Sugawara Akitada, the hero of I.J. Parker's mystery series set in 11th-century Japan, must contend with a demotion from senior secretary to junior secretary in the Ministry of Justice as well as defend himself from a murder charge in his eighth outing, The Fires of the Gods. Historical fans will discover that Parker keeps getting better with each book.

Colin Cotterill, the author of seven mysteries set in 1970s Laos, launches a new contemporary series set in southern Thailand in Killed at the Whim of a Hat. This traditional mystery should resonate with fans of Alexander McCall Smith. The title derives from a public statement made by President George W. Bush: "Free societies are hopeful societies. And free societies will be allies against these hateful few who have no conscience, who kill at the whim of a hat." This and similar Bush quotations head each chapter.

Pw's Top 10: Mysteries & Thrillers

The Troubled Man
Henning Mankell. Knopf, Mar.

The Trinity Six
Charles Cumming. St. Martin's, Mar.

The Devotion of Suspect X
Keigo Higshino. Minotaur, Feb.

The Informationist
Taylor Stevens. Crown, Mar.

Guilt by Association
Marcia Clark. Mulholland, Apr.

Red on Red
Edward Conlon. Spiegal & Grau, Apr.

The Night Season
Chelsea Cain. Minotaur, Mar.

The Fifth Witness
Michael Connelly. Little, Brown, Apr.

The Fire of the Gods
I.J. Parker. Severn, Mar.

Killed at the Whim of a Hat
Colin Cotterill. Minotaur, July.

Fiction: Romance | Top

The Ties That Bind

By Rose Fox

Romance novels these days are about far more than he and she and wedding bells. As the boundaries between romance and women's fiction blur, romance readers are looking for protagonists whose relatives, colleagues, and friends play significant roles in their lives, and this spring's crop of romance novels delivers all the familial and sororal closeness (and drama) that anyone could wish for.

Among the big hardcovers on the contemporary front, Suzanne Brockmann continues expanding her Troubleshooters universe with Breaking the Rules, the tale of a woman who reconciles with her estranged husband in order to rescue her younger brother from abuse. Debbie Macomber's A Turn in the Road, linked to her Blossom Street series, sends three women—grandmother, mother, and daughter—on a road trip of nostalgia, adventure, and enlightenment. Historical romance queen Mary Balogh completes her Mistress Trilogy, which follows the romances of three siblings, with The Secret Mistress, in which a flamboyant young woman meets her match.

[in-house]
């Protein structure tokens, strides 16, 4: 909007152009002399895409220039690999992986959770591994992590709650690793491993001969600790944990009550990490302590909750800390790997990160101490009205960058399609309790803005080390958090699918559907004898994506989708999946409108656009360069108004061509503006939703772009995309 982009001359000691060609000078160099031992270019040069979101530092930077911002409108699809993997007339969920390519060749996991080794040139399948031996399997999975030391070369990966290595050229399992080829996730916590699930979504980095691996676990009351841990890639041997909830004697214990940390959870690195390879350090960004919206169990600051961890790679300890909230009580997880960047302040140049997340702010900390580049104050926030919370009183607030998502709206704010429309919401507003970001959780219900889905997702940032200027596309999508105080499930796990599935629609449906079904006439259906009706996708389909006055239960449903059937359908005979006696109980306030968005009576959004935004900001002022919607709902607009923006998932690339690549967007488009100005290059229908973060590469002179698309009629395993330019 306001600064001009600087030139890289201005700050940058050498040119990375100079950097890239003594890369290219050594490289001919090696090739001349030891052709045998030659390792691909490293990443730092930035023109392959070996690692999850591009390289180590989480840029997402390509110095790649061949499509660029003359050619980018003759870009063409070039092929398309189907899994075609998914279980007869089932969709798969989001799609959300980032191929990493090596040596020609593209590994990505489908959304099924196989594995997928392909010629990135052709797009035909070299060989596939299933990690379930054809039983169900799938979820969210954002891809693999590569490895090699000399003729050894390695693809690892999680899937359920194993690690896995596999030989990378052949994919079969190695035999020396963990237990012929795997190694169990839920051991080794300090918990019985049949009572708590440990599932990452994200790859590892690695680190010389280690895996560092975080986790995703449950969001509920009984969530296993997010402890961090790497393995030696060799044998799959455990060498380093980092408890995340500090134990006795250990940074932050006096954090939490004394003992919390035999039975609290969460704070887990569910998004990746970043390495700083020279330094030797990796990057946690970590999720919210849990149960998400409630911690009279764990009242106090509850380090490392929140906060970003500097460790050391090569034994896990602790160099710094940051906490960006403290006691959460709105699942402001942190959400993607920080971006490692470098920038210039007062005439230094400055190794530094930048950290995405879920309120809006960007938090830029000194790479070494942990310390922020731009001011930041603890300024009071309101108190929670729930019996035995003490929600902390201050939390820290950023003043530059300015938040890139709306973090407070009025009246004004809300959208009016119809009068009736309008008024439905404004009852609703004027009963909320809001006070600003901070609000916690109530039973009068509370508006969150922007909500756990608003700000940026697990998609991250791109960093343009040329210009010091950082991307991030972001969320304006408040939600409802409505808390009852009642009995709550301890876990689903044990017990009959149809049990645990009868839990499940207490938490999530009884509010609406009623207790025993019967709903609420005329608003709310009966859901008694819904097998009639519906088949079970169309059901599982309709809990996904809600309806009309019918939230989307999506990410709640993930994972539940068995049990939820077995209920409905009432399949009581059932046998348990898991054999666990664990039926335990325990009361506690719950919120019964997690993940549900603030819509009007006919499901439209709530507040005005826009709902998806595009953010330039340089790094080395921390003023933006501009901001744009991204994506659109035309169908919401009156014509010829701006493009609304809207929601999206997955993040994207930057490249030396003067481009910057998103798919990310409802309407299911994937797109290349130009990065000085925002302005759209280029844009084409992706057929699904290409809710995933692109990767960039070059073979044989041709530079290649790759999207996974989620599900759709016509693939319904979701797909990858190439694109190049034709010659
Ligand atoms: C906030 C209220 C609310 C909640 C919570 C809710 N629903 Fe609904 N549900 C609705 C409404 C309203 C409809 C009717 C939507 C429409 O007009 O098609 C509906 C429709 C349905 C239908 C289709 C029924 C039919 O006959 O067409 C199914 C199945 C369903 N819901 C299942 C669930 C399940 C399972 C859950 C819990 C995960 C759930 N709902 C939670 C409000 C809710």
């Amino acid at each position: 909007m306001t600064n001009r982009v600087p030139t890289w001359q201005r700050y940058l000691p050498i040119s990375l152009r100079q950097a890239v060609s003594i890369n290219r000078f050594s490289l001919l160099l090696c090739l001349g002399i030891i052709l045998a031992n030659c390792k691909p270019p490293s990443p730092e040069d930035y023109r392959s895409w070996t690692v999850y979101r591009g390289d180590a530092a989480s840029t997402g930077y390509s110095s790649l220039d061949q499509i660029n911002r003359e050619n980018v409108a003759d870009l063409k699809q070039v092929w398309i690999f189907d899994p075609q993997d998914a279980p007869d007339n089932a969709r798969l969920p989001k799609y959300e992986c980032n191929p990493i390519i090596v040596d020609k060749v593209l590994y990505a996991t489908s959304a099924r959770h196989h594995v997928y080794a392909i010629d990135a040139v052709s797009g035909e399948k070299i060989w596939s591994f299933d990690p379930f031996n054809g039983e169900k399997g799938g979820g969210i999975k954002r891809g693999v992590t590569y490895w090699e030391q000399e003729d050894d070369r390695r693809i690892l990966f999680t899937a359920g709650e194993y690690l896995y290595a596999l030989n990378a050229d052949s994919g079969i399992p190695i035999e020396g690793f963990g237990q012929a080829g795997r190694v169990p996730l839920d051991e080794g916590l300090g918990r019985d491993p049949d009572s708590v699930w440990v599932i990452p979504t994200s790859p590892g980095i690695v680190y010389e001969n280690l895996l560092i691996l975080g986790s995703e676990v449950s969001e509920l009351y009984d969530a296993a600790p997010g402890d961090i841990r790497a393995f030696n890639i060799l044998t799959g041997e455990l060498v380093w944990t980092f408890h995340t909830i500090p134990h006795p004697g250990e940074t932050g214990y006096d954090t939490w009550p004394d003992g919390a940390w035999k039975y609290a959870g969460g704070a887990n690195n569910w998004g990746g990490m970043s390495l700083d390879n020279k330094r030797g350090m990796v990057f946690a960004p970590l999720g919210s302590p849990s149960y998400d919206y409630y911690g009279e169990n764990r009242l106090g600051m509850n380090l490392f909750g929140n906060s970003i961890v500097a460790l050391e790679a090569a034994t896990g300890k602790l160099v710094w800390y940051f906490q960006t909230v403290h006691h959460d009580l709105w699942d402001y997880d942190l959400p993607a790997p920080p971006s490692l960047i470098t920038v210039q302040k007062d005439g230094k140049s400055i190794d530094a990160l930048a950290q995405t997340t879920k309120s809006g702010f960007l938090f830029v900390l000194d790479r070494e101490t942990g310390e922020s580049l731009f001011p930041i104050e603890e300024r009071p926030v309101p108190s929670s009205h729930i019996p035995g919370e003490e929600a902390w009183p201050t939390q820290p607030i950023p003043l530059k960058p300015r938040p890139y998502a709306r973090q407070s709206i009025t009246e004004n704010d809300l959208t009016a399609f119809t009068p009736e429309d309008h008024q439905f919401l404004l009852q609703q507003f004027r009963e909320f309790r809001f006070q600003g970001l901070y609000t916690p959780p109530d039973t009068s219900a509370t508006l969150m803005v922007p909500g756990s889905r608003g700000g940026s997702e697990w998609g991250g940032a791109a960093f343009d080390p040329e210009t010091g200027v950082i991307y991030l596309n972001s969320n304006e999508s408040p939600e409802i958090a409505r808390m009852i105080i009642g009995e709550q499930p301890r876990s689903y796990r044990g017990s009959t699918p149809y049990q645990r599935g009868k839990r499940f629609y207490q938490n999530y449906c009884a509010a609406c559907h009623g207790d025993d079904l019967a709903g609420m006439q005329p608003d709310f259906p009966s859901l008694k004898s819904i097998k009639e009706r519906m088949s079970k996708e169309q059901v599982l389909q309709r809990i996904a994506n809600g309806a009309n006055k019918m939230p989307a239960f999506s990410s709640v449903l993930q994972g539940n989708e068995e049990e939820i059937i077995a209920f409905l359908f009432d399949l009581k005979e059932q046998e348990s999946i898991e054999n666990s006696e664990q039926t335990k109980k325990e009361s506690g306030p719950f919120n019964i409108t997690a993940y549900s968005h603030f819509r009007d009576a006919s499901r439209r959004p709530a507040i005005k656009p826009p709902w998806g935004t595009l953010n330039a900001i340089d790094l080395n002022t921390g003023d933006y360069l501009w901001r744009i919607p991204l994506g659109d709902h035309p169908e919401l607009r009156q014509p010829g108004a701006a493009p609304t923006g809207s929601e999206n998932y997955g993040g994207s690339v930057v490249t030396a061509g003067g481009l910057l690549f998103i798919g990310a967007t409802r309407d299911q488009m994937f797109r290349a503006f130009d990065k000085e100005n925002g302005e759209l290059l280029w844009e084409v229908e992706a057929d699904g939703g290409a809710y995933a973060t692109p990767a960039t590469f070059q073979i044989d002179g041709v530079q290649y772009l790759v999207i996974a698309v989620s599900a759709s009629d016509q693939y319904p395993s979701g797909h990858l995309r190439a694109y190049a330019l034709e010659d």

Paranormal favorite Nalini Singh makes a well-deserved jump to hardcover with Kiss of Snow, her 10th Psy/Changeling novel, which matches up a Psy woman and a Changeling male who struggle to overcome their differences and protect their wolf pack. In Born of Shadows, Sherrilyn Kenyon's fourth science fiction romance set in the world of the League, a warrior princess must collaborate with a hardheaded smuggler to protect her mother from conspirators.

Trade paperback titles to watch out for include Lutishia Lovely's All Up in My Business, which goes behind the scenes of a family-run soul food empire to find a father and his two adult sons struggling to keep their images pristine despite the temptation of illicit romance. Likewise beset by the potential for sin is the profit-focused heroine of Mona Hodgson's Christian historical Too Rich for a Bride, who learns her lesson when a humble preacher proves to be a far better match for her than a slick, wealthy attorney.

Spring mass market titles have a crop of daddy issues. In Sharon Sala's romantic suspense series starter Blood Stains, three young women mourning the death of their father are shocked to learn from his will that they were adopted, separately and under disturbing circumstances. The first volume follows the oldest of the three as she seeks her mother's killer with the help of a sympathetic detective. Susan Fox's lighthearted contemporary His, Unexpectedly is just the opposite: a tale of a chance meeting between two commitment-allergic wanderers who find sparks flying as they wrestle with their families' emphasis on real-world achievements. And a duke's illegitimate son finds love with a gentleman's bastard daughter in Grace Burrowes's The Soldier, which follows The Heir in a Regency series about brothers who seek romance as their parents pressure them toward succession-ensuring marriages. If only parent/child relationships could be assured of their own happy-ever-afters!

Pw's Top 10: Romance

Breaking the Rules
Suzanne Brockmann. Ballantine, Apr.

A Turn in the Road
Debbie Macomber. Mira, May.

The Secret Mistress
Mary Balogh. Delacorte, July.

Kiss of Snow
Nalini Singh. Berkley, June.

Born of Shadows
Sherrilyn Kenyon. Grand Central, May.

All Up in My Business
Lutishia Lovely. Kensington/Dafina, Mar.

Too Rich for a Bride
Mona Hodgson. Waterbrook, May.

Blood Stains
Sharon Sala. Mira, Feb.

His, Unexpectedly
Susan Fox. Kensington/Brava, Feb.

The Soldier
Grace Burrowes. Sourcebooks Casablanca, June.

Fiction: Science Fiction & Fantasy | Top

Ten Years of War

2011 will be the tenth year of U.S. military action in Afghanistan (and eighth in Iraq). Science fiction and fantasy often provide parables for the present reality in the guise of possible futures or impossible realms, so it's no surprise that many of the spring's biggest speculative fiction titles take a close look at war and warfare of various kinds.

Epic fantasy has involved fighting of epic scope since Tolkien's time. Joe Abercrombie takes a very different tack in The Heroes (which loosely connects to his First Law trilogy, but easily stands alone), zooming in on a single three-day battle over a hill in the middle of nowhere. Daniel Abraham's The Dragon's Path, which launches a new series, starts out small, but a friendly disagreement soon turns into a war that engulfs an entire region. Much like Abercrombie's world-weary mercenaries and raw recruits, Abraham's protagonists are only reluctantly and warily drawn into the conflict, and take little joy from the ample gore.